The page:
Plant Ecology

, Volume 209, Issue 1, pp 123–134

Enemy release does not increase performance of Cirsium arvense in New Zealand

  • Michael G. Cripps
  • Grant R. Edwards
  • Graeme W. Bourdôt
  • David J. Saville
  • Hariet L. Hinz
  • Simon V. Fowler
Article

DOI: 10.1007/s11258-010-9728-7

Cite this article as:
Cripps, M.G., Edwards, G.R., Bourdôt, G.W. et al. Plant Ecol (2010) 209: 123. doi:10.1007/s11258-010-9728-7

Abstract

Cirsium arvense (L.) Scop. (Californian, Canada, or creeping thistle) is an exotic perennial herb indigenous to Eurasia that successfully established in New Zealand (NZ) approximately 130 years ago. Presently, C. arvense is considered one of the worst invasive weeds in NZ arable and pastoral productions systems. A mechanism commonly invoked to explain the apparent increased vigour of introduced weeds is release from natural enemies. The enemy-release hypothesis (ERH) predicts that plants in an introduced range should experience reduced herbivory, particularly from specialists, and that release from this natural enemy pressure facilitates increased plant performance in the introduced range. In 2007, surveys were carried out in 13 populations in NZ (7 in the North Island and 6 in the South Island) and in 12 populations in central Europe to quantify and compare growth characteristics of C. arvense in its native versus introduced range. Altitude and mean annual precipitation for each population were used as covariates in an attempt to explain differences or similarities in plant traits among ranges. All plant traits varied significantly among populations within a range. Shoot dry weight was greater in the South Island compared to Europe, which is in line with the prediction of increased plant performance in the introduced range; however, this was explained by environmental conditions. Contrary to expectations, the North Island was not different from Europe for all plant traits measured, and after adjustment for covariates showed decreased shoot density and dry weight compared to the native range. Therefore, environmental factors appear to be more favourable for growth of C. arvense in both the North and South Islands. In accordance with the ERH, there was significantly greater endophagous herbivory in the capitula and stems of shoots in Europe compared to both NZ ranges. In NZ, capitulum attack from Rhinocyllus conicus was found only in the North Island, and no stem-mining attack was found anywhere in NZ. Thus, although C. arvense experiences significantly reduced natural enemy pressure in both the North and South Islands of NZ there is no evidence that it benefits from this enemy release.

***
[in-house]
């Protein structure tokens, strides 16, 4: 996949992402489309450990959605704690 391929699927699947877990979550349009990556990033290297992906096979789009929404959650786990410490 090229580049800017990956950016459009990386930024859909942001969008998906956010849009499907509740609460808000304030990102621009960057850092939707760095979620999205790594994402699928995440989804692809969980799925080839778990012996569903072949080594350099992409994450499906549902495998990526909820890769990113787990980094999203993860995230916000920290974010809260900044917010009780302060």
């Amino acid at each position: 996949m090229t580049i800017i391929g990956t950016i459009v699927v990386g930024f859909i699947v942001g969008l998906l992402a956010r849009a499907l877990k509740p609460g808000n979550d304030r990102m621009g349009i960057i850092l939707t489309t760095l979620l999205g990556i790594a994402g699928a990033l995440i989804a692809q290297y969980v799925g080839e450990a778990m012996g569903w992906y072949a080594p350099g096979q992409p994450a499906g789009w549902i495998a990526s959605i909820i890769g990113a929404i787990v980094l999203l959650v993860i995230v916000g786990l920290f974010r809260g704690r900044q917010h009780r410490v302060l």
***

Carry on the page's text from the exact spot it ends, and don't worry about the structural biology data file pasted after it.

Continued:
Keywords

Enemy release hypothesisHerbivoryPlant invasionBiogeography

Copyright information

© Springer Science+Business Media B.V. 2010

Authors and Affiliations

  • Michael G. Cripps
    • 1
  • Grant R. Edwards
    • 2
  • Graeme W. Bourdôt
    • 3
  • David J. Saville
    • 4
  • Hariet L. Hinz
    • 5
  • Simon V. Fowler
    • 6
  1. 1.Bio-Protection Research CentreLincoln UniversityLincolnNew Zealand
  2. 2.Agriculture and Life Sciences FacultyLincoln UniversityLincolnNew Zealand
  3. 3.AgResearch Ltd., LincolnChristchurchNew Zealand
  4. 4.Saville Statistical Consulting Ltd.LincolnNew Zealand
  5. 5.CABI-Europe SwitzerlandDelémontSwitzerland
  6. 6.Landcare ResearchLincolnNew Zealand